Affiliated with the Union for Progressive Judaism (UPJ)
Charities Commission Registration Number CC29542
PO Box 26 052, Epsom, Auckland 1344, New Zealand
Tel: 09 524 4139 Fax: 0282 552 3027
Office: Christine O’Brien firstname.lastname@example.org
Board members and portfolios
Educator, Debbie Miller email@example.com
Service times are Fridays at 6:30pm and Saturdays at 10am.
Opinions expressed in Teruah do not necessarily represent the views of Beth Shalom Board of Management.
This past weekend has been the most incredible roller coaster I think I have been on in a long while. I cried happy tears, sympathetic tears, tears of loss and tears of joy. Even for me, who cries at the drop of a hat, it was overwhelming.
For those who weren’t in Auckland or weren’t aware, last Thursday and Friday we welcomed 8+ new members into the Jewish faith. I am sure that anyone who has been to shul in the last year will recognise the new converts. They have all made themselves part of the community and seamlessly integrated into the life of our shul. I had the incredible honour of being part of the Beit Din. I had been told a few years back by Sally Natan that is was an amazing thing to be a part of, as she had been involved last time we held one. Even with her forewarning, I was totally blown away. I was so very proud and humbled to be a member of our congregation, a part of the Jewish faith, and to sit before these wonderful people who had chosen to be Jews….. I extend the very warmest of welcomes to the newest members of our community: Susanne, Caitlin, Cass, Alana, Zarina, Trudi, Jen, Phillip, and the +, Alana’s gorgeous baby Leor!
The balance to the joy of the Beit Din, of course, was the loss of our brother, Steve Tipene Daniels Shimshon Ben Avraham Avinu. Steve was larger than life and brought joy and ruach to everything he did. I dare say there isn’t anyone at Beth Shalom who met Steve and wouldn’t remember him! Whether it was benching after a potluck dinner, leading Friday night services, participating in the Purim Speil, or singing Havdalah, Steve has left his special mark on Beth Shalom and we will always treasure the time we had with him. Baruch Dayan Emet.
And finally, as if the weekend wasn’t full enough, we also mourn the loss of Richard Woolf, beloved partner of Glenda, loved father of sons Nathan and Sam, and treasured grandfather of Anastacia and Nate, Angelique and India. Richard was a past president of Beth Shalom and although he spent his last years in Cambridge, he also will be missed. May his memory always be a blessing.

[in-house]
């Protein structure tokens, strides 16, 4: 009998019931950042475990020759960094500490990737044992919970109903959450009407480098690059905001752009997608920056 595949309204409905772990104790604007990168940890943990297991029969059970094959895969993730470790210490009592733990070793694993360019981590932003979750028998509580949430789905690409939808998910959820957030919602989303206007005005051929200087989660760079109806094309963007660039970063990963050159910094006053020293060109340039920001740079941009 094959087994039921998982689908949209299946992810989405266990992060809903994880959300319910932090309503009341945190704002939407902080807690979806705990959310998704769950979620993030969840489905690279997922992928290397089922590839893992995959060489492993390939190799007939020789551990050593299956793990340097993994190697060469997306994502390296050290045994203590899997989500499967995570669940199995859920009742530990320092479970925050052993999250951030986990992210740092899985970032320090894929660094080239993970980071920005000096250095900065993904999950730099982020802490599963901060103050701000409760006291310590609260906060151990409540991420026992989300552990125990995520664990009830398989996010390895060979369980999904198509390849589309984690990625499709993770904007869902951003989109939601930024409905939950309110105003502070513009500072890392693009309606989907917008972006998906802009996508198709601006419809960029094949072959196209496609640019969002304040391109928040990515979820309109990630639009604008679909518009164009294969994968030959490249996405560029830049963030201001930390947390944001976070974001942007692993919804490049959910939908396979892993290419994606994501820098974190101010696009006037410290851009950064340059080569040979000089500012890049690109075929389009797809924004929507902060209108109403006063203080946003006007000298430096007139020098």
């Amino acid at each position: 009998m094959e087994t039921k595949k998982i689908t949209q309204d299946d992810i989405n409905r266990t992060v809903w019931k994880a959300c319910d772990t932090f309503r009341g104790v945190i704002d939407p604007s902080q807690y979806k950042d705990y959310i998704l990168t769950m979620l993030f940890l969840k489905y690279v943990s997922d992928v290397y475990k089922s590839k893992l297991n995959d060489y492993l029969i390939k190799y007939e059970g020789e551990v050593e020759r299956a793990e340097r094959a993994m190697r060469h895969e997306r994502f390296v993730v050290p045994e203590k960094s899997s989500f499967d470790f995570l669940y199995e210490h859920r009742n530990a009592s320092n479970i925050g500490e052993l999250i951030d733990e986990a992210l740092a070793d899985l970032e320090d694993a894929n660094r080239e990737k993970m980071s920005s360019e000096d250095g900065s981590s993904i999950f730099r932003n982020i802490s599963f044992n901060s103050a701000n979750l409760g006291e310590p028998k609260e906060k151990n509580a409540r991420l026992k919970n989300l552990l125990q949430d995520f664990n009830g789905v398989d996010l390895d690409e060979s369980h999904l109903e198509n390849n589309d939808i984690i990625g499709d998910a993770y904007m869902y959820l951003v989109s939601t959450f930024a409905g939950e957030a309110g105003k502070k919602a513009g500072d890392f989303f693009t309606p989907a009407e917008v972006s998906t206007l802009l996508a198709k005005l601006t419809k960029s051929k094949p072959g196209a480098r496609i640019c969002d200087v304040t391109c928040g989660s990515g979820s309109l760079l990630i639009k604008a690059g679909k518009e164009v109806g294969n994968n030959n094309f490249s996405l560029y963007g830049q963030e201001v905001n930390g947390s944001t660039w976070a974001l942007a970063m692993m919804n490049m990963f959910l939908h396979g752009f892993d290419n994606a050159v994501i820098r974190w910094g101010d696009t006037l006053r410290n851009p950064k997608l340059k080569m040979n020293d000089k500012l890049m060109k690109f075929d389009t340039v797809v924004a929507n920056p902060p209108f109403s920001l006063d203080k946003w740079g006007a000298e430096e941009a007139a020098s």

It seems trite to follow those ups and downs with thank yous, but especially with the Beit Din, there are many who made it possible. The conversion class was ably lead by Debbie Miller who taught everyone what it means to be part of the jewish people. Olga Bernstein, along with Claire Bruell and the conversion committee, organised the entire Beit Din seamlessly from the paper work to the mikvah to the unending flow of food! You made a special occasion even more wonderful. I must also thank Rabbi JoEllen and Rabbi Jonathan for officiating at the Beit Din. I have to say, I learned quite a lot listening to you both converse with the applicants and discuss with each other! Finally, I want to extend a huge thank you to Sue Berman and the B&B. Steve’s funeral and prayers back at Beth Shalom before services on Friday were lovely and I know the family is more than appreciative, as are all of us.
I’d like to think that things will settle down a bit now, but if you check the calendar, you will see we have a bar mitzvah, a visiting rabbi, services, Israeli dancing…. It’s a good thing I love a good roller coaster.
It is with great pleasure that I would like to introduce Rabbi Miri Gold who will be spending the High Holy Days with us this Spring.
Miri Gold was born in Detroit, Michigan, with family roots in Belarus. She graduated from the University of Michigan, cum laude in 1971, with a degree in Philosophy. She made aliyah to Kibbutz Gezer, located between Jerusalem and Tel Aviv, in 1977. In 1980 she and her husband went to the FSU to solidify contacts with refuseniks out of their belief in Jewish Peoplehood.